Sailing The Dream
Batteries failure - what went wrong!
Before moving onto The Dream back in 2017 we had spent a lot of time doing research and arriving at our decision with regards to the new battery system after all the old batteries were dried out and damaged when we bought the boat, presumably from misuse and a failure to maintain them.
We had a good idea as to what we wanted to install and requested assistance from Victron Europe to find the correct installer, based on their recommendation we went with a local Portuguese marine electrician. He was a friendly chap and seemed to know what he was doing at the time when it came to the electrical installation on The Dream we were only just finding our feet and learning about marine electricity.
The local installer set up our new batteries, the charger/inverter and the solar system. At that time we made clear that we wanted a robust system cable of catering for an upgrade of the current solar system of 720 watts flexible panels we had just installed, to up to the 1500 watts capacity our new solar controller (Victron MPPT 150 | 100-TR) could take. Money was not a problem and any additional components required would be promptly purchased.
It was only a few months later we noticed a wood burning smell inside The Dream, a lot of persistence on our investigation and we traced the smell from below the cabin sole/floor and upon inspection, we identified a bolt that the electrician had installed through a timber floor support holding a number of negative cables on one side and many other negative cables on the other side.
This bolt was burning hot and was charring the timber it was secured to. We immediately switched off the solar system, shut down the boats electrical system and contacted the technician, under his advice, we installed a domestic house grade small busbar, dividing the negative feeds from the battery along the busbar rather than securing all that wiring to a single bolt has he had done previously.
This was round one of the electrical sagas and the fact is that now knowing what we now know, we would have been better to not have used him.
After this incident, we installed a smoke detector on The Dream, the burning smell that triggered our investigation was very subtle and it had taken us a couple of days to confirm its origin as the interior of our yacht.
At the end of the 2019 season, we finally upgraded our solar array from the 720 watts flexible panels to a total of 1170 watts high-efficiency rigid panels.
Less than a month after installation of the new panels we found we had a serious problem with the way the batteries were wired and off course these things never happen when we are in the comfort of a marina or in a protected anchorage, these things always happen at high sea.
So there we were mid-sea crossing from Greece to Sicily, about 150 nautical miles from our destination and 75 nautical miles from the closest port or land when the overheating battery alarm sounded. Upon inspection of the batteries, we found that they were all extremely hot, we turned off the solar system and the diesel engine stopping power from being produced and placed an electrical fan to help cool the system. At this point we were not aware of the damage that had been done and the reason for the overheating battery alarm, our initial thoughts were that the alternator controller had failed.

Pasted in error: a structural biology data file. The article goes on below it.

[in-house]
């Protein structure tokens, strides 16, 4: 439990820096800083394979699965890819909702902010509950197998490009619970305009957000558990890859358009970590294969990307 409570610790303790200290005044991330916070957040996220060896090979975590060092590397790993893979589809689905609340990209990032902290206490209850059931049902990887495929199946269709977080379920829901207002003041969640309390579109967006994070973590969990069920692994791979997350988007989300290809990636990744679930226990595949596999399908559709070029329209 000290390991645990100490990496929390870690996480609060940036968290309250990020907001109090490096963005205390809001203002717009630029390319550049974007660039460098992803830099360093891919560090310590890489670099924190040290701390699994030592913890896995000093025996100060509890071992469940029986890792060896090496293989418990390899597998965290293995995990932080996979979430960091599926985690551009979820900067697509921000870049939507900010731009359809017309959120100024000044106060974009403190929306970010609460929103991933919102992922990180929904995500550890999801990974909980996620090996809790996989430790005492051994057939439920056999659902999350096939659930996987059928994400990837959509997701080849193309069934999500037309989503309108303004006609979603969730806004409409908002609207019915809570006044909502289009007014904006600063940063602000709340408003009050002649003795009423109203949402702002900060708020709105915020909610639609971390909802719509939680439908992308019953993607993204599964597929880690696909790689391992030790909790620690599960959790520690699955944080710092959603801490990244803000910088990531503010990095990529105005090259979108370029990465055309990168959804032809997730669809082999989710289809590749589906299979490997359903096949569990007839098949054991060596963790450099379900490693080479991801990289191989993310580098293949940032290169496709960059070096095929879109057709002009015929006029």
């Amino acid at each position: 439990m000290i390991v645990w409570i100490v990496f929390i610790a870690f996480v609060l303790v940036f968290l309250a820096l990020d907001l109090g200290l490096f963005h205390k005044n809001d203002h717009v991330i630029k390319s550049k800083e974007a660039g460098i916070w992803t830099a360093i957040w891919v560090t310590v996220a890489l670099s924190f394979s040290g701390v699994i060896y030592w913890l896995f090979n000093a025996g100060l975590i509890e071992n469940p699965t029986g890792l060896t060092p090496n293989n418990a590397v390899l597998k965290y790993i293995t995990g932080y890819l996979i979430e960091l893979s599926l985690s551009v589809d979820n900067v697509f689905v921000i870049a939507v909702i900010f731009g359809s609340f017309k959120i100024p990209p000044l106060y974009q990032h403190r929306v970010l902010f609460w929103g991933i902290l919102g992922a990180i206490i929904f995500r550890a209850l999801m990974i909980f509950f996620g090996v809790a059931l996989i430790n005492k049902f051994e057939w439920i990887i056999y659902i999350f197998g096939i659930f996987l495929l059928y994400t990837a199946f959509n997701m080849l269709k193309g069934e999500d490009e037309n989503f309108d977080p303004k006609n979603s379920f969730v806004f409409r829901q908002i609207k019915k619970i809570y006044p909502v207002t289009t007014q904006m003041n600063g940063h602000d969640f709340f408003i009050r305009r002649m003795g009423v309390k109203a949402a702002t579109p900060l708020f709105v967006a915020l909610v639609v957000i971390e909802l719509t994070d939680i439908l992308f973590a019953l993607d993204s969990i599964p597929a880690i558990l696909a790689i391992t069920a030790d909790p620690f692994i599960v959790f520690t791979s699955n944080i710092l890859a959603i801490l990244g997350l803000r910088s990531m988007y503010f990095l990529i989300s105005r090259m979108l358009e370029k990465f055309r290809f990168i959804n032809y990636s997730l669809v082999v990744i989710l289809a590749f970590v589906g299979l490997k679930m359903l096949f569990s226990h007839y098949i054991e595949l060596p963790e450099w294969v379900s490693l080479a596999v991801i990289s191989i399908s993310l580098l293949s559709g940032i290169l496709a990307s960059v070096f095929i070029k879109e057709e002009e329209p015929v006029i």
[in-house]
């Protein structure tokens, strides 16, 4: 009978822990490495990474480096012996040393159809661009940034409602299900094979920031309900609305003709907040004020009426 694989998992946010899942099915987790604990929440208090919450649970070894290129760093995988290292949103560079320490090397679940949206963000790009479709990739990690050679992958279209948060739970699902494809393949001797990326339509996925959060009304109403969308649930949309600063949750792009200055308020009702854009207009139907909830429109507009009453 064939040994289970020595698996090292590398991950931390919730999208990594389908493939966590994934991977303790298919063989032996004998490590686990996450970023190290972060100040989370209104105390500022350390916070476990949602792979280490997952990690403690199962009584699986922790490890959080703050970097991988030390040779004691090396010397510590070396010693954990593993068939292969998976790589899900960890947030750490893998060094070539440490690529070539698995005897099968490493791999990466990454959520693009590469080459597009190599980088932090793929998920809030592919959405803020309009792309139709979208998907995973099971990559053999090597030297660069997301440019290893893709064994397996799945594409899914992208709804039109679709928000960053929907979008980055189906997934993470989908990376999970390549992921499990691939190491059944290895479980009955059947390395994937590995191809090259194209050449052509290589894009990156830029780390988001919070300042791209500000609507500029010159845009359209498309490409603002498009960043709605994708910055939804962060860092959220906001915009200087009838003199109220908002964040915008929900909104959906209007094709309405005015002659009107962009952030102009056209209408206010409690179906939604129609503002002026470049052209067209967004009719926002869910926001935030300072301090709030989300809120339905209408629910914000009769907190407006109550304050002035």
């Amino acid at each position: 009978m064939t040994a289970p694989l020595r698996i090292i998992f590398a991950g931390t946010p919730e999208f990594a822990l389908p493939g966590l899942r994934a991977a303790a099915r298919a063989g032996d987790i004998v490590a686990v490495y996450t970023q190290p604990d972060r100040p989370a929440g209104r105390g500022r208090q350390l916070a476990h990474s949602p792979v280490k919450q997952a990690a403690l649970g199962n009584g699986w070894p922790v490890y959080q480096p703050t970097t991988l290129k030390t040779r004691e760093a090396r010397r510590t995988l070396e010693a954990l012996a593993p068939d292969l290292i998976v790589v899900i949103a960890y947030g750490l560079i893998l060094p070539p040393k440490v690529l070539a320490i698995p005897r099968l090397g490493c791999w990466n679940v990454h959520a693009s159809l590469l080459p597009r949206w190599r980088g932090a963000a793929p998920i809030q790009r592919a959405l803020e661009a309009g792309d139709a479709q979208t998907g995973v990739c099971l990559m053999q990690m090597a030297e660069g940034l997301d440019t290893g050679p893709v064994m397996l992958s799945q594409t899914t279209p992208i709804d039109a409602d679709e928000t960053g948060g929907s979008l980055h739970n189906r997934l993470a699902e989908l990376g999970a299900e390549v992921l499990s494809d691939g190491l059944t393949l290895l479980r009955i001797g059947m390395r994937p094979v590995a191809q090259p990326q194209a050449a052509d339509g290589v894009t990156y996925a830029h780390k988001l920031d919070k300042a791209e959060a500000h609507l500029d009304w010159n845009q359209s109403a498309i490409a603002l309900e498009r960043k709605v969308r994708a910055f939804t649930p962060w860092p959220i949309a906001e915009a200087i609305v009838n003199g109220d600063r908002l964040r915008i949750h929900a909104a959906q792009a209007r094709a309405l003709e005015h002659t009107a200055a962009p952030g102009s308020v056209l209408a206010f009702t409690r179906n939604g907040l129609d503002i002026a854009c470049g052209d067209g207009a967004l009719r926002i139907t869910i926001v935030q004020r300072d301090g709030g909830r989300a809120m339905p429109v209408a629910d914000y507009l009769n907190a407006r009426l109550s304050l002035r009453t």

After trying to sail towards our destination for a few hours without satisfactory progress due to the wind on the nose/bow we diverted to the nearest port, to the north away from our destination, this gave us a sail with the winds on the beam.
It would take us almost a day to get to the port and once there we started immediately our inspection. After opening the batteries compartment (not just checking through the inspection opening) we found out that one battery had expanded (this could have led to an explosion at sea), the state of the remaining batteries was then checked by the local marina electrician in Rocella Ionica. They were still showing good numbers but there was now a possibility of a shorter life span after the overheating event.
By the time the local marina electrician arrived our boat to check the batteries we had already downloaded the new Victron wiring guide and identified a few problems, during a difficult conversation with the local Italian marine electrician due to language barriers we understood that in his mind there was nothing wrong with the way the batteries were wired and that the overheating battery was just one of those things of life, "it happened, but it could have not happened", he was insistent that the method of connecting the batteries did not matter.
We didn’t agree with his standing on the subject, in our opinion things don’t just happen without a reason, so we kindly asked him to remove the now confirmed dead barely two-year-old Victron battery and disconnect the solar controller cables. We couldn’t stay in Europe to solve this issue due to the limitations of Schengen time so we needed to carry our journey safely.
We departed soon after, motoring most the way to Siracusa. Always close to shore and constantly checking the batteries temperature with an external independent sensor. We wanted to test the alternator although by now we were sure there wasn’t anything wrong with it and this motor-sail saga proved we were right.
After arriving in Siracusa we departed immediately to Hammamet in Tunisia a further two days sail where we would have plenty of time to study the situation and opportunities to seek the advice from other marine electricians.